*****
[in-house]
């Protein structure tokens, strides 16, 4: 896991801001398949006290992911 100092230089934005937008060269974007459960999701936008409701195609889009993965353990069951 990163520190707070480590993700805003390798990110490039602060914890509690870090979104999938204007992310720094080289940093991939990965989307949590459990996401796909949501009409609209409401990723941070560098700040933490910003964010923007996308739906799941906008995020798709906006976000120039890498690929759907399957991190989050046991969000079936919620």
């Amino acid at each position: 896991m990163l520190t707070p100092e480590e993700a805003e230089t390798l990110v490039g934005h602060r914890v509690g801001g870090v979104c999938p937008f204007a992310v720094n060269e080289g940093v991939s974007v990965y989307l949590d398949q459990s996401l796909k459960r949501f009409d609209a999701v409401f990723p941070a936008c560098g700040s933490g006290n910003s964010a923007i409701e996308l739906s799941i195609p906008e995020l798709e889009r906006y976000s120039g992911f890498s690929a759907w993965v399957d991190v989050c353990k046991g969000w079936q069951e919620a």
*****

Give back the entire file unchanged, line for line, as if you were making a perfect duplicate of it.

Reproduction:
[in-house]
């Protein structure tokens, strides 16, 4: 896991801001398949006290992911 100092230089934005937008060269974007459960999701936008409701195609889009993965353990069951 990163520190707070480590993700805003390798990110490039602060914890509690870090979104999938204007992310720094080289940093991939990965989307949590459990996401796909949501009409609209409401990723941070560098700040933490910003964010923007996308739906799941906008995020798709906006976000120039890498690929759907399957991190989050046991969000079936919620």
């Amino acid at each position: 896991m990163l520190t707070p100092e480590e993700a805003e230089t390798l990110v490039g934005h602060r914890v509690g801001g870090v979104c999938p937008f204007a992310v720094n060269e080289g940093v991939s974007v990965y989307l949590d398949q459990s996401l796909k459960r949501f009409d609209a999701v409401f990723p941070a936008c560098g700040s933490g006290n910003s964010a923007i409701e996308l739906s799941i195609p906008e995020l798709e889009r906006y976000s120039g992911f890498s690929a759907w993965v399957d991190v989050c353990k046991g969000w079936q069951e919620a």